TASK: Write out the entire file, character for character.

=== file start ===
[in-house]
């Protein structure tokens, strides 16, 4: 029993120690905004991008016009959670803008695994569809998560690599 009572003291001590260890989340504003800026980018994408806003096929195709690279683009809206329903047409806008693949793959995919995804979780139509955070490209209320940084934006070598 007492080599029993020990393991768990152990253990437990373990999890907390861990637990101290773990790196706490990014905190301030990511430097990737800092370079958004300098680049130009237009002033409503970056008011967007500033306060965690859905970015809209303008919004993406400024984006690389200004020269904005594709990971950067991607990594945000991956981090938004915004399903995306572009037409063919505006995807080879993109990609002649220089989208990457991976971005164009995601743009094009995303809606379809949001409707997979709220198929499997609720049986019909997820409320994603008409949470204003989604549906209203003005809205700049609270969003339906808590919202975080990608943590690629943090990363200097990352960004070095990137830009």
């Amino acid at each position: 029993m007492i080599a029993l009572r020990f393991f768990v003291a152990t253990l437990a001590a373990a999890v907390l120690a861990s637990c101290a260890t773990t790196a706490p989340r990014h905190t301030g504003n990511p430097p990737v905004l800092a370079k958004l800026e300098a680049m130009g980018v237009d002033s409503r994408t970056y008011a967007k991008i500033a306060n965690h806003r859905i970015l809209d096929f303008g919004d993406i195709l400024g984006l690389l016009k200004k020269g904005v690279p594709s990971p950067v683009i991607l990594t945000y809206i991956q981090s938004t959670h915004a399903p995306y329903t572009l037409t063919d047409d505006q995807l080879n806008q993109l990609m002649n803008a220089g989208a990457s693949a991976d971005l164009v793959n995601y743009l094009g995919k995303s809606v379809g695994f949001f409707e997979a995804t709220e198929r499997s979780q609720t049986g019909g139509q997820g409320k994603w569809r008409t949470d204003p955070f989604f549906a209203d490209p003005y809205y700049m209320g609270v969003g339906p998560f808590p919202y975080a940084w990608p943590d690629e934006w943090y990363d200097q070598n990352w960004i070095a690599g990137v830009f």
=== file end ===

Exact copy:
[in-house]
């Protein structure tokens, strides 16, 4: 029993120690905004991008016009959670803008695994569809998560690599 009572003291001590260890989340504003800026980018994408806003096929195709690279683009809206329903047409806008693949793959995919995804979780139509955070490209209320940084934006070598 007492080599029993020990393991768990152990253990437990373990999890907390861990637990101290773990790196706490990014905190301030990511430097990737800092370079958004300098680049130009237009002033409503970056008011967007500033306060965690859905970015809209303008919004993406400024984006690389200004020269904005594709990971950067991607990594945000991956981090938004915004399903995306572009037409063919505006995807080879993109990609002649220089989208990457991976971005164009995601743009094009995303809606379809949001409707997979709220198929499997609720049986019909997820409320994603008409949470204003989604549906209203003005809205700049609270969003339906808590919202975080990608943590690629943090990363200097990352960004070095990137830009």
């Amino acid at each position: 029993m007492i080599a029993l009572r020990f393991f768990v003291a152990t253990l437990a001590a373990a999890v907390l120690a861990s637990c101290a260890t773990t790196a706490p989340r990014h905190t301030g504003n990511p430097p990737v905004l800092a370079k958004l800026e300098a680049m130009g980018v237009d002033s409503r994408t970056y008011a967007k991008i500033a306060n965690h806003r859905i970015l809209d096929f303008g919004d993406i195709l400024g984006l690389l016009k200004k020269g904005v690279p594709s990971p950067v683009i991607l990594t945000y809206i991956q981090s938004t959670h915004a399903p995306y329903t572009l037409t063919d047409d505006q995807l080879n806008q993109l990609m002649n803008a220089g989208a990457s693949a991976d971005l164009v793959n995601y743009l094009g995919k995303s809606v379809g695994f949001f409707e997979a995804t709220e198929r499997s979780q609720t049986g019909g139509q997820g409320k994603w569809r008409t949470d204003p955070f989604f549906a209203d490209p003005y809205y700049m209320g609270v969003g339906p998560f808590p919202y975080a940084w990608p943590d690629e934006w943090y990363d200097q070598n990352w960004i070095a690599g990137v830009f």